Wegovy's Factory Repeatedly Broke Sterility Rules

The factory that fills injection pens for Novo Nordisk's weight loss drug, Wegovy, has repeatedly failed to comply with United States sterile-safety rules in recent years.

Staff at Catalent, the Brussels-based plant that fills syringes for pharmaceutical clients, have failed to perform required quality checks, according to a Reuters review of regulatory documents.

The FDA inspectors detected the breaches during the visits in October 2021 and August 2022 to check on its compliance with manufacturing regulations.

The most serious violation involved air-filtration systems necessary to maintain sterile conditions. In October 2021, the FDA inspectors found that the system on one filling line at the plant had failed repeatedly between 2017 and 2021, leading to sterility being "compromised" in the area where drug products were being manufactured.

New problems with air quality were detected in August 2022. During both visits, the inspectors found that Catalent staff was not performing the required safety controls, such as regularly checking that equipment was not contaminated with microbes.

Although there is no evidence that breaches resulted in harm to Wegovy's users, they represented the most serious form of violations, documents obtained by Reuters show.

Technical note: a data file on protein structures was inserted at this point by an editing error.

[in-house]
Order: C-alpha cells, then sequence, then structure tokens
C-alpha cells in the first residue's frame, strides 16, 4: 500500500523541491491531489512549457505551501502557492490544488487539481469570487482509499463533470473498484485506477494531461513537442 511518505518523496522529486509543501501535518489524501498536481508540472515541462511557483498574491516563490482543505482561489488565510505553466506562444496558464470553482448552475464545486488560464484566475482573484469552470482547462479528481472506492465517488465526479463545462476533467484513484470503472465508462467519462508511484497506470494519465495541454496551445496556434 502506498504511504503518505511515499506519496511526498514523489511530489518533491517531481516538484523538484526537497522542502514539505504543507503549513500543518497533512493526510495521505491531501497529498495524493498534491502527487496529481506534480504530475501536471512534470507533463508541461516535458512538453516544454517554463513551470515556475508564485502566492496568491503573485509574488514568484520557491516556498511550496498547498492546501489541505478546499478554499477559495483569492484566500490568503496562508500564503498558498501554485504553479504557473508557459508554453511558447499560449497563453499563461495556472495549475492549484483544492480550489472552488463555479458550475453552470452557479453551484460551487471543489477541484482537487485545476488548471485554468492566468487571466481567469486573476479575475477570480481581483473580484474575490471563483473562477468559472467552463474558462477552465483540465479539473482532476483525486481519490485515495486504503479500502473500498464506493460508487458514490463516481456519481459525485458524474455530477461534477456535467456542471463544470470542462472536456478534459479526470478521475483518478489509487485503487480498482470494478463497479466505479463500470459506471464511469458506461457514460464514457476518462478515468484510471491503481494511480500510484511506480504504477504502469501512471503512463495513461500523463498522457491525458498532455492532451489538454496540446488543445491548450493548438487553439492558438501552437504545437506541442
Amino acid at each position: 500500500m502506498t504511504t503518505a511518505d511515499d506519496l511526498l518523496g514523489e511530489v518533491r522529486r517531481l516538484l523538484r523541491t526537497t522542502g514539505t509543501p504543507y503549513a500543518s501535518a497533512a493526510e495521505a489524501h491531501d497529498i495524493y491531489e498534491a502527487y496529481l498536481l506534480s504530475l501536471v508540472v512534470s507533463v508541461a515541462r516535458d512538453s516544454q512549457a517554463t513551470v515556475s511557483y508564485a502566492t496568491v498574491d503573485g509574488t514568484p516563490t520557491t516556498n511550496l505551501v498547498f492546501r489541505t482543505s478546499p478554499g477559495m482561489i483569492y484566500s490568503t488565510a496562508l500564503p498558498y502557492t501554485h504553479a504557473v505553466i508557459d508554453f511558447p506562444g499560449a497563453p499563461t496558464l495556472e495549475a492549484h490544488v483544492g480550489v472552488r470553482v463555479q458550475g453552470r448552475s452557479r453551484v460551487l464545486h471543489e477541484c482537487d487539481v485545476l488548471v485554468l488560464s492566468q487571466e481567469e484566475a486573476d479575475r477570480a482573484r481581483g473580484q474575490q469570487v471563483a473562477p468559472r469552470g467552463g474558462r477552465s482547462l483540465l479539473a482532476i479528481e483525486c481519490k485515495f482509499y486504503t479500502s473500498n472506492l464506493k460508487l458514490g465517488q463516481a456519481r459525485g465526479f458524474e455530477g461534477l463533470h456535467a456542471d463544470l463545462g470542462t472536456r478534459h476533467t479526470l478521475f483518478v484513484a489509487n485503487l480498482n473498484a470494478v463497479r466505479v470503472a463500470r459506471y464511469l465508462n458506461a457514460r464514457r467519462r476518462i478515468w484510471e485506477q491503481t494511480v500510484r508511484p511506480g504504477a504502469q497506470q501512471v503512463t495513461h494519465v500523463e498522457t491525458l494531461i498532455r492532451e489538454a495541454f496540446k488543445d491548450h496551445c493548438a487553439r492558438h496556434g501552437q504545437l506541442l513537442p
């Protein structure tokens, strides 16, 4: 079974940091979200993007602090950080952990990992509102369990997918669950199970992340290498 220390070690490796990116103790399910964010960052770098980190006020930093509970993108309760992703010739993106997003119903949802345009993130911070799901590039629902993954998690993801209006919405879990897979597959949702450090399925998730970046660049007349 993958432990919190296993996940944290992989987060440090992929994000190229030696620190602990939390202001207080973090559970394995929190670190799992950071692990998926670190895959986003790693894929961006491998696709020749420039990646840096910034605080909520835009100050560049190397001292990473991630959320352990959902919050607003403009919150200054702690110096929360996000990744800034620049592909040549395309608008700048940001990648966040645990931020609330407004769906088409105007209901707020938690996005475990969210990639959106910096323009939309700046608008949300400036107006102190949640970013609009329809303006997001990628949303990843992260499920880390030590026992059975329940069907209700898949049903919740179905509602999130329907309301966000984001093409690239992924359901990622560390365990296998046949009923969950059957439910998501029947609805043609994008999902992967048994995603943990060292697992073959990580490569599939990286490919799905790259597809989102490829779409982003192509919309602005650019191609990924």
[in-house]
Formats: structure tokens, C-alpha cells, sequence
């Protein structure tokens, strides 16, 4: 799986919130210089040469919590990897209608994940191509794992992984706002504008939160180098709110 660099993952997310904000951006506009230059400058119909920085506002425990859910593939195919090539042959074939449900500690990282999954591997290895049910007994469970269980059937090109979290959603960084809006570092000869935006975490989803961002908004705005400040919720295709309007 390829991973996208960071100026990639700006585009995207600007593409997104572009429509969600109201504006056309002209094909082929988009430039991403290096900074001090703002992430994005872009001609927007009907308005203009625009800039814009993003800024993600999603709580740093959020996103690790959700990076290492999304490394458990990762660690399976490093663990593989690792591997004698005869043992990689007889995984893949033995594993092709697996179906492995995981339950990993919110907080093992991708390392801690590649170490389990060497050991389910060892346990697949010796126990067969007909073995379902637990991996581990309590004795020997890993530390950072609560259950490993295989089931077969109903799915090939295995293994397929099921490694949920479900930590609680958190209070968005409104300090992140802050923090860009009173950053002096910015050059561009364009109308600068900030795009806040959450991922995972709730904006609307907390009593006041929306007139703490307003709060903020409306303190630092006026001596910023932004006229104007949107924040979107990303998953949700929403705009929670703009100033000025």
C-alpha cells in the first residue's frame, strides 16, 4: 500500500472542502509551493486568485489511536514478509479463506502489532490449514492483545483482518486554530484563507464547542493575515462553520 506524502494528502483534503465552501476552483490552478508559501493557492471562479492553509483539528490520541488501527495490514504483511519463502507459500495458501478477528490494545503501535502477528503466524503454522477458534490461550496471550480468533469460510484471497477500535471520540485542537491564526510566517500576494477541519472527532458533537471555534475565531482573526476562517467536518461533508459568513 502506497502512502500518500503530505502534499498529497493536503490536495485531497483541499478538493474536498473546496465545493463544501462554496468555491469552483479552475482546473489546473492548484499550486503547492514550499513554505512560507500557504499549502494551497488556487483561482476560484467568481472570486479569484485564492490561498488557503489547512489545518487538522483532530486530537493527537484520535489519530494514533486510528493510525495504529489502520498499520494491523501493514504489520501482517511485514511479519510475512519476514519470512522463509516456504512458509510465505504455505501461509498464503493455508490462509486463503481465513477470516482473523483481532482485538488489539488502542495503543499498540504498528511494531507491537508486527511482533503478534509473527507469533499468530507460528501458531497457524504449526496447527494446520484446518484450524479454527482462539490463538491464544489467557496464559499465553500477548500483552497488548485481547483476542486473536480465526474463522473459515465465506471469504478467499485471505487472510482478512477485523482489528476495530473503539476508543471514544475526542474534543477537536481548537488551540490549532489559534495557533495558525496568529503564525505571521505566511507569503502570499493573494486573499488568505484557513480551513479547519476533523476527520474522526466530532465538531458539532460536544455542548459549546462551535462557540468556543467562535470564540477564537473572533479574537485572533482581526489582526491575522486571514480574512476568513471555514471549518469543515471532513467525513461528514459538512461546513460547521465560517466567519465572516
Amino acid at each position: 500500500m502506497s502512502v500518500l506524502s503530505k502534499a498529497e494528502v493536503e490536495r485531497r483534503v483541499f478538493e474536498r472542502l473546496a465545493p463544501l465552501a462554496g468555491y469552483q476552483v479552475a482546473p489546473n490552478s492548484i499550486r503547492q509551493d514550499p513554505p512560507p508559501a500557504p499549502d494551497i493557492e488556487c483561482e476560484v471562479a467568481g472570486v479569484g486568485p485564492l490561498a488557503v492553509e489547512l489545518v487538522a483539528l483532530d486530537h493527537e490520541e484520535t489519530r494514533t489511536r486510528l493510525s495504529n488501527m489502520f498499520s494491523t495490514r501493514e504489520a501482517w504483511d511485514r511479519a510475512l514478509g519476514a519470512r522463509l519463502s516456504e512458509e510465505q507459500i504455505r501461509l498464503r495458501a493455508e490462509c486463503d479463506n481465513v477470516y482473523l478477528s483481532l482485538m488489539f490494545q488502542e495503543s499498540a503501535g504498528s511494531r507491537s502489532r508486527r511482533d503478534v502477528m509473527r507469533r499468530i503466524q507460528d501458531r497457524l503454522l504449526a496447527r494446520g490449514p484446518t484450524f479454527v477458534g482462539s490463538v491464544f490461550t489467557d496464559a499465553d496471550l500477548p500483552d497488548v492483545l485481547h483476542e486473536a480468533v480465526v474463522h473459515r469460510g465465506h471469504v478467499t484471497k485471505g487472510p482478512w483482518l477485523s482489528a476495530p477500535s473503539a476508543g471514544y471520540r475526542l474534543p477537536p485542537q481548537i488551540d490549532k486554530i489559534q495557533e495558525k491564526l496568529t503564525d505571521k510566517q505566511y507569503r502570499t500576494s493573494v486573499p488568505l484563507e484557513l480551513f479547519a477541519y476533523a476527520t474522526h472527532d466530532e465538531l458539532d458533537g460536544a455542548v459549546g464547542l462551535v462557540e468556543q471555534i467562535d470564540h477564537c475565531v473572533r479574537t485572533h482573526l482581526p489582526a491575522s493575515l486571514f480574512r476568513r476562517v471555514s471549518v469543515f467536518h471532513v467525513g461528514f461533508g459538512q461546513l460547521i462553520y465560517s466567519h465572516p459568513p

According to the reports, Catalent shut the plant down twice between the two inspections. In November 2022, the FDA published a final decision allowing the factory to remain open while it fixes the issues that the agency did not consider to be a threat to public safety.

Both companies and the FDA declined to comment on the specific inspection findings. Earlier this year, both Novo Nordisk and Catalent said that shipments of Wegovy were delayed following problems raised by the FDA inspections at the plant.

The use of Wegovy in the United States rose to around 135,000 new prescriptions in May 2022 from 45,000 in the last week of January, Barclays Research estimates.

Wegovy, which contains the active ingredient semaglutide, belongs to a class of drugs called GLP-1 receptor agonists. The medications work by increasing the levels of hormones called incretins that help the body produce more insulin and reduce the amount of glucose when needed.

The FDA has approved Wegovy to treat obesity in patients with a body mass index (BMI) greater than 30. It can also be used in overweight individuals with BMI > 27 who have at least one condition related to having excess weight.

In clinical trials, Wegovy reduced body weight in people with a BMI of 27 or greater by around 15% over a 68 weeks period.


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